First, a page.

We cut away from the fight back to the Avengers. They’re confronting Spidey about the fact that he deleted the results from the brain scan that they ran way back in issue 8, and saying that they’re debating kicking him out of the Avengers. Spidey counters that the results could give away his secret identity, but this is just the latest excuse he’s given them, and they’re kind of sick of his BS. They want him to tell them what exactly is going on, but of course he refuses, and decides quitting the Avengers is the only way to get them off his back.

Back with ghost-Pete, all the staring at iconic moments in his publication history has strengthened his resolve to fight Ock, regardless of how impossible it seems. I’ll admit that Peter’s tenacity was always one of my favorite traits of his, but for some reason these scenes with him doing this just ring kinda hollow. It might be because I’ve seen Peter have these sorts of moments so damn much, or it might be because I was really enjoying this series and Peter’s return was the harbinger of the end. Or, it would have been, if I’d been managing to keep up with the series… Due to a series of unfortunate personal problems, I fell behind on the series and didn’t have an opportunity to read issues 24 – 31 until after 31 had hit the shelves.

Okay, back on track, we get to see the end of the goblin fight. The cheap shot that Hobgoblin had managed to score on Green Goblin destroyed a large chunk of his costume, revealing his chest and… a dent?



I will admit that I’ve never studied medicine, and this is a comic book so there is a large degree of suspension of disbelief in regards to almost any injury a character receives, but what in the hell!? How does his chest have a freaking crater? Is he not a human, but a Realdoll or maybe an action figure? Is he some sort of robot with a clay exterior? Is he, in fact, Norman Osborg? I don’t know whether that was a failing of Dan Slott for how he scripted it, or Humberto Ramos for how he drew it, but that little hiccough is baffling.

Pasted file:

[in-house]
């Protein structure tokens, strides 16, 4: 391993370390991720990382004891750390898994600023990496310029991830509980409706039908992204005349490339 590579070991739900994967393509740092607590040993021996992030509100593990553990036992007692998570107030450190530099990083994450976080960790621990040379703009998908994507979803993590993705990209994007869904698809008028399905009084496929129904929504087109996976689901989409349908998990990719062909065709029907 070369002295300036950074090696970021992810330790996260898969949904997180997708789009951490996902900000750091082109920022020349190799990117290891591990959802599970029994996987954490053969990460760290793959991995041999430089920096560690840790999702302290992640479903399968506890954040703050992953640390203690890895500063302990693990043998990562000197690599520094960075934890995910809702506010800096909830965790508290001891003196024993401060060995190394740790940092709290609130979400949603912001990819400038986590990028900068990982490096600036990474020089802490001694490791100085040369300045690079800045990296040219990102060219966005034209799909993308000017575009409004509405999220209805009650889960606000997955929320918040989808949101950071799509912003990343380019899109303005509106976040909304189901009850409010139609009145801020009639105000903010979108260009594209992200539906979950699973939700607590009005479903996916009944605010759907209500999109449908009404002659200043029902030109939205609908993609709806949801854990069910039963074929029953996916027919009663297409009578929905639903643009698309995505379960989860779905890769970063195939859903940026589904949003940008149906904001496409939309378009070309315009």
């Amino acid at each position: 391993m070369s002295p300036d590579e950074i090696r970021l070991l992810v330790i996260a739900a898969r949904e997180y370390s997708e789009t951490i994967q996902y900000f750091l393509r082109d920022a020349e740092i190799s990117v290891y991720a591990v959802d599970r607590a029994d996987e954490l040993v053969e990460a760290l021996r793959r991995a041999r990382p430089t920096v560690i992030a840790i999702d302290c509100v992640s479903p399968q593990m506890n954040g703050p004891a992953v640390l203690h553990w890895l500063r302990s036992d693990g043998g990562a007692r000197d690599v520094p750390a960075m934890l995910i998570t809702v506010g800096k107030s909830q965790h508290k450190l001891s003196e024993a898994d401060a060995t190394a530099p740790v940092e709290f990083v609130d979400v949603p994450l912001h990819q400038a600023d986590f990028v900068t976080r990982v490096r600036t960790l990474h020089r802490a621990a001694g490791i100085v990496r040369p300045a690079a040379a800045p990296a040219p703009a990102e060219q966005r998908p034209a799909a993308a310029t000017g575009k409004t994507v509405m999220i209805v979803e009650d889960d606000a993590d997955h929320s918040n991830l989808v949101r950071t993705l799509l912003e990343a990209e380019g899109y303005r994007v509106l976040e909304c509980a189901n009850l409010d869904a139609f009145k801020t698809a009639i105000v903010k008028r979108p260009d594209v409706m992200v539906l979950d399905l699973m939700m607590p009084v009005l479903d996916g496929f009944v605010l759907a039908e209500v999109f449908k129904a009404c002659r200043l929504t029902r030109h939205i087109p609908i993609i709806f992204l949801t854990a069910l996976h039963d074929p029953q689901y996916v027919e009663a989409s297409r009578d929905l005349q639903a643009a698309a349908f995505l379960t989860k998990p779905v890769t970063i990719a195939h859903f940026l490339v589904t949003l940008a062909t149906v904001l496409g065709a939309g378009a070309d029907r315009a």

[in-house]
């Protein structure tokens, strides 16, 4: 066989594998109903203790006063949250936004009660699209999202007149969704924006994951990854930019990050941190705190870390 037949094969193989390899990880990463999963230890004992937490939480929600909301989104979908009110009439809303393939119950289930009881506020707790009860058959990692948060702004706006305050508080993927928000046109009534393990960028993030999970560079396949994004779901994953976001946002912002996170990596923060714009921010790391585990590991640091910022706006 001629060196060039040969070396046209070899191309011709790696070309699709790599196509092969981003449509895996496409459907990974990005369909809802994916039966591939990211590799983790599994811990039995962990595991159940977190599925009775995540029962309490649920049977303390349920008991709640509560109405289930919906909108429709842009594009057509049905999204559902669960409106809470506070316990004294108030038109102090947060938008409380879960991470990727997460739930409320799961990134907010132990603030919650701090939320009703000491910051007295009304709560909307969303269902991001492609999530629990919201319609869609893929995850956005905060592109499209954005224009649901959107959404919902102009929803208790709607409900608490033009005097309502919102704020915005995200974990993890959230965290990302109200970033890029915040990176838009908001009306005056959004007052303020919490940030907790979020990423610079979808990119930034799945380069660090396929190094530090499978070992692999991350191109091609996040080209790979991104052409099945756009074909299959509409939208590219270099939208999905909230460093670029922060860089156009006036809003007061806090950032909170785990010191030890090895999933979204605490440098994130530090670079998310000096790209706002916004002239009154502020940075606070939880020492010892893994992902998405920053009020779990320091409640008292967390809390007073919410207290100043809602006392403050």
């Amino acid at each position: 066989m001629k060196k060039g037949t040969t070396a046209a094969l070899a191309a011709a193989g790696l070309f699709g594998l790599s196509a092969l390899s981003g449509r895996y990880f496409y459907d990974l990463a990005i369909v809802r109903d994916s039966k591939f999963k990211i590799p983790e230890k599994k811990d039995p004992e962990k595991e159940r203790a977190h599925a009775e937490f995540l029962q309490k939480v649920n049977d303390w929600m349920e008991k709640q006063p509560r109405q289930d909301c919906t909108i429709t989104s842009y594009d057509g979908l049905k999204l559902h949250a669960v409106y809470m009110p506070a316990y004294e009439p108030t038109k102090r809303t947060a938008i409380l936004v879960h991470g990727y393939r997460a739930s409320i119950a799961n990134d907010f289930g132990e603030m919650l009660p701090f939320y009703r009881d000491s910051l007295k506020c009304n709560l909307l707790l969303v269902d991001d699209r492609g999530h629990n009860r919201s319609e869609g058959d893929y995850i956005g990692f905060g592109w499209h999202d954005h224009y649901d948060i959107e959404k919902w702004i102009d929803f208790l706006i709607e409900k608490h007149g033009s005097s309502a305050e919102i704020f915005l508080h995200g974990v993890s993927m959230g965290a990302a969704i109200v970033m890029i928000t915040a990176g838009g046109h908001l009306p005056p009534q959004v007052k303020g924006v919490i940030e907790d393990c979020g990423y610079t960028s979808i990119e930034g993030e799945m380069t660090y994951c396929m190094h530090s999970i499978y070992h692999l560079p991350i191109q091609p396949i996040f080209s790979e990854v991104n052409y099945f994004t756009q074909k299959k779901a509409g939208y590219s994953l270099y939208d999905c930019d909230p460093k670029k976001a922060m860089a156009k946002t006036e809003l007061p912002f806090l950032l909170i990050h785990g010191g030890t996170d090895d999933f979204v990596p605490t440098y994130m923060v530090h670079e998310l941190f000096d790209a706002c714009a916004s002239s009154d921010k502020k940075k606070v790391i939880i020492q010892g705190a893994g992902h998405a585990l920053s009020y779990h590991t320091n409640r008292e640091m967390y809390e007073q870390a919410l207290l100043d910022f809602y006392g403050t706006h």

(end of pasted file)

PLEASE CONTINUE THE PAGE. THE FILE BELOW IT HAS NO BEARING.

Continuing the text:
Anyway, the crater apparently confirms that it is indeed Norman under the mask and not some pretender. Normy then proceeds to beat the ever-loving crap out of Hobgoblin, and then choke him to death. When Normy and the rest of his underlings go off to celebrate, our old friend Ben Urich the Goblin Knight decides to check under the mask. He sees that it is in fact NOT Kingsley, the real Hobgoblin. We cut away to Kingsley, where we see him brainwashing someone into thinking that they are Kingsley. Apparently he does this so that he can fake his death when he feels like it, which isn’t a bad idea considering how many enemies he has.



We’re back down to a regular sized team with this issue, and we’ve also got Camuncoli as the penciler this time around. This cover works pretty well, with Spidey being heavily shadowed in the foreground representing danger. Behind him is a beat-up American flag sporting the heraldry of the Goblin King. The only problem I really have with the cover is in the upper right corner, where we get the title of our final story-arc in the series; Goblin Nation. First off, it’s a misleading title considering that this is (like oh so many things in the Marvel Universe) contained entirely within New York City. It’s not even the Goblins taking over the entire state, just the city! Second, there’s the giant #1, making it seem like the thing is the first issue of a new ongoing series, as opposed to the 27th. This was supposed to be keeping in line with a bunch of other Marvel NOW titles, serving as a jumping on point to various series, which would be great… if the series wasn’t going to be ending in like 2 months! If people haven’t bothered to pick up the series yet, and they can already see solicitations for a relaunch of Amazing Spider-Man, why would they bother picking this up? The only reason I can think of is that they’re just trying to trick people into buying something that they wouldn’t normally pick up.